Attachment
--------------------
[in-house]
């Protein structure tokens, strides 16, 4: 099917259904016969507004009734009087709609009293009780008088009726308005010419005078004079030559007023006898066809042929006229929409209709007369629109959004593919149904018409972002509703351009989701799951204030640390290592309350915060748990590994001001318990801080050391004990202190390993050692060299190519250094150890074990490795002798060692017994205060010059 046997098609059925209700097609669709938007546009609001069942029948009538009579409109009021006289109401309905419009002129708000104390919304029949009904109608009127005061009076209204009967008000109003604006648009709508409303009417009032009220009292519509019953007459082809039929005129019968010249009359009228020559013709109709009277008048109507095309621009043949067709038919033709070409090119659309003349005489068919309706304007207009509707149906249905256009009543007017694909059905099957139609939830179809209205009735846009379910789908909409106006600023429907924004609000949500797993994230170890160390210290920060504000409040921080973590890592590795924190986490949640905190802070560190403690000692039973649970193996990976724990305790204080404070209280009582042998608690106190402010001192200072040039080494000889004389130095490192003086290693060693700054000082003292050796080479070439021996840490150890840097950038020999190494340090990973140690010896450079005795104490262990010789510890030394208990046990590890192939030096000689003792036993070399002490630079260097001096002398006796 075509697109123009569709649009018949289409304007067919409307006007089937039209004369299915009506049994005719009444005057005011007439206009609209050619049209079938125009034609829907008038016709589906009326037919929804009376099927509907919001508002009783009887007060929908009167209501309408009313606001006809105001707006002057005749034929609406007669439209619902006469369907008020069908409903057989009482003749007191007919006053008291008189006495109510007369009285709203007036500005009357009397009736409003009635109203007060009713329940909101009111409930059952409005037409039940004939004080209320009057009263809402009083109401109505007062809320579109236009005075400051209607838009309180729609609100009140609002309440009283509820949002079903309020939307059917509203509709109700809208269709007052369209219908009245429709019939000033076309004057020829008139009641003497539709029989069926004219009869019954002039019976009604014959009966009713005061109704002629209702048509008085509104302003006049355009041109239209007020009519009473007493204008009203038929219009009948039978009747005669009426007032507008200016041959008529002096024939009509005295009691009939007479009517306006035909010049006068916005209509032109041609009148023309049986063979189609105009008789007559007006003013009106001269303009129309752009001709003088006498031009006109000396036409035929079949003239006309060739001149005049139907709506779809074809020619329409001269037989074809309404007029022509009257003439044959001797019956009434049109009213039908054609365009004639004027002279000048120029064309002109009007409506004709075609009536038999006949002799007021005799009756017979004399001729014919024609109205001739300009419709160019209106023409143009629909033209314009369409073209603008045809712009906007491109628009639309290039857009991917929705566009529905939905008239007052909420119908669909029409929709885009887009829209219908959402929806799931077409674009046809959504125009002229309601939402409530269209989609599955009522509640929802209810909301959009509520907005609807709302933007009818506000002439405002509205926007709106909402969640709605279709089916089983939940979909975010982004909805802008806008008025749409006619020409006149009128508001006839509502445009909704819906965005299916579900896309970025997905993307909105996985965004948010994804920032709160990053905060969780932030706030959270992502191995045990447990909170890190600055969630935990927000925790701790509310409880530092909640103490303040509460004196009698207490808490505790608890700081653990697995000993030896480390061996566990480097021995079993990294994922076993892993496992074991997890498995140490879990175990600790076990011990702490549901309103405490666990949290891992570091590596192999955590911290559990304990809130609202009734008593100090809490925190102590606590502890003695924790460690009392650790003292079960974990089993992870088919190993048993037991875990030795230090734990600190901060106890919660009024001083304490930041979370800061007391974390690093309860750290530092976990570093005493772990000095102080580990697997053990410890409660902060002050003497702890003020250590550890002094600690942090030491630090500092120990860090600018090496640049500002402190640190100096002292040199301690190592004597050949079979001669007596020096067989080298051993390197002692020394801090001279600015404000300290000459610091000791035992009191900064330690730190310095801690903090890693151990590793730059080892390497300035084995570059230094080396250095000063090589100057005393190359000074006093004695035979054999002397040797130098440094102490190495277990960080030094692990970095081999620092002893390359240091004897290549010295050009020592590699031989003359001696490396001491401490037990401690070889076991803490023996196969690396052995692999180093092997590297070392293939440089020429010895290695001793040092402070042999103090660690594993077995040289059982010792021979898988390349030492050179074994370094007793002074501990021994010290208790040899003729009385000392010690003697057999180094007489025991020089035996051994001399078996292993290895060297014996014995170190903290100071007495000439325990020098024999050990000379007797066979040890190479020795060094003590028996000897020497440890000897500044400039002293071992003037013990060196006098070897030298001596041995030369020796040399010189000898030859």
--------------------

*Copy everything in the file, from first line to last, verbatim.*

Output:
[in-house]
């Protein structure tokens, strides 16, 4: 099917259904016969507004009734009087709609009293009780008088009726308005010419005078004079030559007023006898066809042929006229929409209709007369629109959004593919149904018409972002509703351009989701799951204030640390290592309350915060748990590994001001318990801080050391004990202190390993050692060299190519250094150890074990490795002798060692017994205060010059 046997098609059925209700097609669709938007546009609001069942029948009538009579409109009021006289109401309905419009002129708000104390919304029949009904109608009127005061009076209204009967008000109003604006648009709508409303009417009032009220009292519509019953007459082809039929005129019968010249009359009228020559013709109709009277008048109507095309621009043949067709038919033709070409090119659309003349005489068919309706304007207009509707149906249905256009009543007017694909059905099957139609939830179809209205009735846009379910789908909409106006600023429907924004609000949500797993994230170890160390210290920060504000409040921080973590890592590795924190986490949640905190802070560190403690000692039973649970193996990976724990305790204080404070209280009582042998608690106190402010001192200072040039080494000889004389130095490192003086290693060693700054000082003292050796080479070439021996840490150890840097950038020999190494340090990973140690010896450079005795104490262990010789510890030394208990046990590890192939030096000689003792036993070399002490630079260097001096002398006796 075509697109123009569709649009018949289409304007067919409307006007089937039209004369299915009506049994005719009444005057005011007439206009609209050619049209079938125009034609829907008038016709589906009326037919929804009376099927509907919001508002009783009887007060929908009167209501309408009313606001006809105001707006002057005749034929609406007669439209619902006469369907008020069908409903057989009482003749007191007919006053008291008189006495109510007369009285709203007036500005009357009397009736409003009635109203007060009713329940909101009111409930059952409005037409039940004939004080209320009057009263809402009083109401109505007062809320579109236009005075400051209607838009309180729609609100009140609002309440009283509820949002079903309020939307059917509203509709109700809208269709007052369209219908009245429709019939000033076309004057020829008139009641003497539709029989069926004219009869019954002039019976009604014959009966009713005061109704002629209702048509008085509104302003006049355009041109239209007020009519009473007493204008009203038929219009009948039978009747005669009426007032507008200016041959008529002096024939009509005295009691009939007479009517306006035909010049006068916005209509032109041609009148023309049986063979189609105009008789007559007006003013009106001269303009129309752009001709003088006498031009006109000396036409035929079949003239006309060739001149005049139907709506779809074809020619329409001269037989074809309404007029022509009257003439044959001797019956009434049109009213039908054609365009004639004027002279000048120029064309002109009007409506004709075609009536038999006949002799007021005799009756017979004399001729014919024609109205001739300009419709160019209106023409143009629909033209314009369409073209603008045809712009906007491109628009639309290039857009991917929705566009529905939905008239007052909420119908669909029409929709885009887009829209219908959402929806799931077409674009046809959504125009002229309601939402409530269209989609599955009522509640929802209810909301959009509520907005609807709302933007009818506000002439405002509205926007709106909402969640709605279709089916089983939940979909975010982004909805802008806008008025749409006619020409006149009128508001006839509502445009909704819906965005299916579900896309970025997905993307909105996985965004948010994804920032709160990053905060969780932030706030959270992502191995045990447990909170890190600055969630935990927000925790701790509310409880530092909640103490303040509460004196009698207490808490505790608890700081653990697995000993030896480390061996566990480097021995079993990294994922076993892993496992074991997890498995140490879990175990600790076990011990702490549901309103405490666990949290891992570091590596192999955590911290559990304990809130609202009734008593100090809490925190102590606590502890003695924790460690009392650790003292079960974990089993992870088919190993048993037991875990030795230090734990600190901060106890919660009024001083304490930041979370800061007391974390690093309860750290530092976990570093005493772990000095102080580990697997053990410890409660902060002050003497702890003020250590550890002094600690942090030491630090500092120990860090600018090496640049500002402190640190100096002292040199301690190592004597050949079979001669007596020096067989080298051993390197002692020394801090001279600015404000300290000459610091000791035992009191900064330690730190310095801690903090890693151990590793730059080892390497300035084995570059230094080396250095000063090589100057005393190359000074006093004695035979054999002397040797130098440094102490190495277990960080030094692990970095081999620092002893390359240091004897290549010295050009020592590699031989003359001696490396001491401490037990401690070889076991803490023996196969690396052995692999180093092997590297070392293939440089020429010895290695001793040092402070042999103090660690594993077995040289059982010792021979898988390349030492050179074994370094007793002074501990021994010290208790040899003729009385000392010690003697057999180094007489025991020089035996051994001399078996292993290895060297014996014995170190903290100071007495000439325990020098024999050990000379007797066979040890190479020795060094003590028996000897020497440890000897500044400039002293071992003037013990060196006098070897030298001596041995030369020796040399010189000898030859």